experiences of a child, youth, family or caregiver who was or is involved with the public child 

welfare agency. Statistics can also be used to reinforce the needs of the agency such as the need 

for foster parents, adoptive parents, mentors and  donations.


For these purposes, it is important to maintain a reserve of commonly requested statistics in an 

accessible format. Proactive messaging will be enhanced and Communications will be able to respond 

more quickly to statistical requests from   stakeholders.



Disseminating the Message

Although, strictly speaking, media relations are handled through Communications, getting an agency 

message out is the shared responsibility of every agency staff member. From clerical support staff, 

to direct service workers and managers, everyone in the agency must understand the role he or she plays in reinforcing a message with the public, families, their neighbors,  community groups, co-workers and others.


As prominent professionals in the public child welfare field, it is critical to involve the 

Director of the agency and senior staff in forwarding the key messages of the agency within their 

professional and personal circles. Their actions plan are an integral part in improving morale 

within the agency and set the tone when it comes to leadership. The Director and senior staff can 

also build relationships and facilitate mutually respectful two-way communications with peers, 

staff, policy makers, persons served, media and the community.


Mid-level managers play a key role in disseminating the agency’s key messages to those they 

supervise, keeping them informed and motivated. Their role is guided by the concrete set of key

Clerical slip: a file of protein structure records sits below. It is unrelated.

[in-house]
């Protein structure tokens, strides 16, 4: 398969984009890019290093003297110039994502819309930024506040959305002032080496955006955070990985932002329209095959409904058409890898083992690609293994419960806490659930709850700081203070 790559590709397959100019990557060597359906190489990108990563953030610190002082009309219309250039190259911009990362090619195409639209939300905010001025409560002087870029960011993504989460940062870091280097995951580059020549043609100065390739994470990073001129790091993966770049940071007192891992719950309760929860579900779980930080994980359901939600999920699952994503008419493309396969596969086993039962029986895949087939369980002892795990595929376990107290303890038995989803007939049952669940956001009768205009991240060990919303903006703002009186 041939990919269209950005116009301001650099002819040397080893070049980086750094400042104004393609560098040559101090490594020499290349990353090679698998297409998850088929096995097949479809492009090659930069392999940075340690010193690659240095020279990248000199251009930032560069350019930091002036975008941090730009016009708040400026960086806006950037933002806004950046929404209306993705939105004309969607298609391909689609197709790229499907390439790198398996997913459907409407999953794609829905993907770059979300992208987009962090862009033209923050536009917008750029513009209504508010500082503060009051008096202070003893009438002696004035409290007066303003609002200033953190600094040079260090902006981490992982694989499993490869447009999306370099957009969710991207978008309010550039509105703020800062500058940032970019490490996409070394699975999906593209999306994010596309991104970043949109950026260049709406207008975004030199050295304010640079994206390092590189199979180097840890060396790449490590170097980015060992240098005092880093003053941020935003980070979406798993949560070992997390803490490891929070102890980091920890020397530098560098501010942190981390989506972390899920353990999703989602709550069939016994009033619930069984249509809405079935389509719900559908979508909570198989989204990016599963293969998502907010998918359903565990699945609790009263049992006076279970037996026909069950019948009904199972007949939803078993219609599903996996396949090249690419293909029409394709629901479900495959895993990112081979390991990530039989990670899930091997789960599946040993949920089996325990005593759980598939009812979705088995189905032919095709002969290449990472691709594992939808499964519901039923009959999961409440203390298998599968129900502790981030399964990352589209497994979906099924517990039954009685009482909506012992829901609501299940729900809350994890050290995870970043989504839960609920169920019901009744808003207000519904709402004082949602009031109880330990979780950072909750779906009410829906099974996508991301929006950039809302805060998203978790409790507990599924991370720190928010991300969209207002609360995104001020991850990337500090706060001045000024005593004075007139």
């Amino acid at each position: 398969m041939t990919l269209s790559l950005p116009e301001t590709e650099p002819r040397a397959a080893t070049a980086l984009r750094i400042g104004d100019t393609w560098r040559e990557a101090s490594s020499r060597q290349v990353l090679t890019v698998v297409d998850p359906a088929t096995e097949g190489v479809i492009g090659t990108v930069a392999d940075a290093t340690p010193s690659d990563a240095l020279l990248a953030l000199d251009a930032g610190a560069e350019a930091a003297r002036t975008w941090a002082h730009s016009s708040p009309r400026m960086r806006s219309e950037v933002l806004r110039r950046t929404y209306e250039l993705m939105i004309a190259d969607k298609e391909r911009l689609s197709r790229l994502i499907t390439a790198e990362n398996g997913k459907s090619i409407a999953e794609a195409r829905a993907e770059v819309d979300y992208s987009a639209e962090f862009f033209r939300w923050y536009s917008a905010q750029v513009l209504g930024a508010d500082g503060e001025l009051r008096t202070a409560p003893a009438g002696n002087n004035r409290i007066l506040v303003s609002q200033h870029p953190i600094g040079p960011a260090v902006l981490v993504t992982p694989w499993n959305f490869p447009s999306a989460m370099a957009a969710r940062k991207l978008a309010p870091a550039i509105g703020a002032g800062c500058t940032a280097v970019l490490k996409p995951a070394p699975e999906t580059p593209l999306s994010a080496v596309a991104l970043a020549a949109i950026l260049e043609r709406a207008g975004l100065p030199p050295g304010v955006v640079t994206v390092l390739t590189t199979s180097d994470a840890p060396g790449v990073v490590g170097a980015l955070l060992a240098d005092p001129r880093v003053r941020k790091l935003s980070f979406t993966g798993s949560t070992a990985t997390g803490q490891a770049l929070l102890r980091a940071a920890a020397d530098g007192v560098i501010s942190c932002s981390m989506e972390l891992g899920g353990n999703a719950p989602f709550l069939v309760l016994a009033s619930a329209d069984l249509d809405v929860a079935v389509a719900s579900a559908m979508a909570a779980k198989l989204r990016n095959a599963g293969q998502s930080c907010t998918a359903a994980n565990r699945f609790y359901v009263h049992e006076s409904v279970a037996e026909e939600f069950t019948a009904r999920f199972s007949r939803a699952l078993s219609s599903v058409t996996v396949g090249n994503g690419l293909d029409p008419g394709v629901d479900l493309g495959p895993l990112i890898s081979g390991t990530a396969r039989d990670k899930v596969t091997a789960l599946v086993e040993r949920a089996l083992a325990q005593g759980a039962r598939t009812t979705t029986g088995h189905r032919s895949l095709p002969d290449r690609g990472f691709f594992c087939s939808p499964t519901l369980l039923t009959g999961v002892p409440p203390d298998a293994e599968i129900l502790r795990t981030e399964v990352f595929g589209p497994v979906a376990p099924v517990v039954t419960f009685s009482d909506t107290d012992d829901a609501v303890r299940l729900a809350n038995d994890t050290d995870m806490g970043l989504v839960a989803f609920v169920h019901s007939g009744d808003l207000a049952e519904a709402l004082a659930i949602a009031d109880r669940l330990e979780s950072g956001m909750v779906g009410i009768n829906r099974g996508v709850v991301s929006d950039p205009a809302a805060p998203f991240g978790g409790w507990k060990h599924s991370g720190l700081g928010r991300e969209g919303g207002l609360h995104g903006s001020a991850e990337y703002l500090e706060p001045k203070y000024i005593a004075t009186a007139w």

messages which should be distributed to and understood by everyone in the agency. Managers also 

have a responsibility to pass accurate information both up and down the agency and to help dispel 



Direct-service staff members are the most obvious ambassadors of the agency. Since they have 

day-to-day interactions with those served by the agency and people in the community, line staff are 

in an excellent position to disseminate the agency’s message broadly. It is therefore imperative 

that they be well informed and frequently briefed on the key messages and goals of the agency. 

Feedback mechanisms should be in place so they can provide input into message  refinement.


As previously stated, selected mid-level and direct service staff members may be called upon by 

Communications to act as subject matter specialists and spokespeople for the agency. Though 

supported by Communications throughout and especially during the live or taped interview, 

additional advanced training for such spokespeople might be appropriate. It will serve to increase 

their comfort level and ensure they can stay on message while navigating the interview process when 

the opportunity  presents.


External partners such as caregivers, community provider agencies and non-profit groups who work 

with the agency can be invaluable when there is a need to advocate for a specific issue or provide 

first-hand experience. Do not underestimate the value of soliciting them as spokespeople. These 

stakeholders can also be helpful in assisting to write op-ed pieces and letters to the editor when 

needed. Often, they can enhance the credibility of the agency itself and add convincing background 

knowledge to a story. Cultivating these resources by actively building relationships with stakeholders will serve the 

agency  well.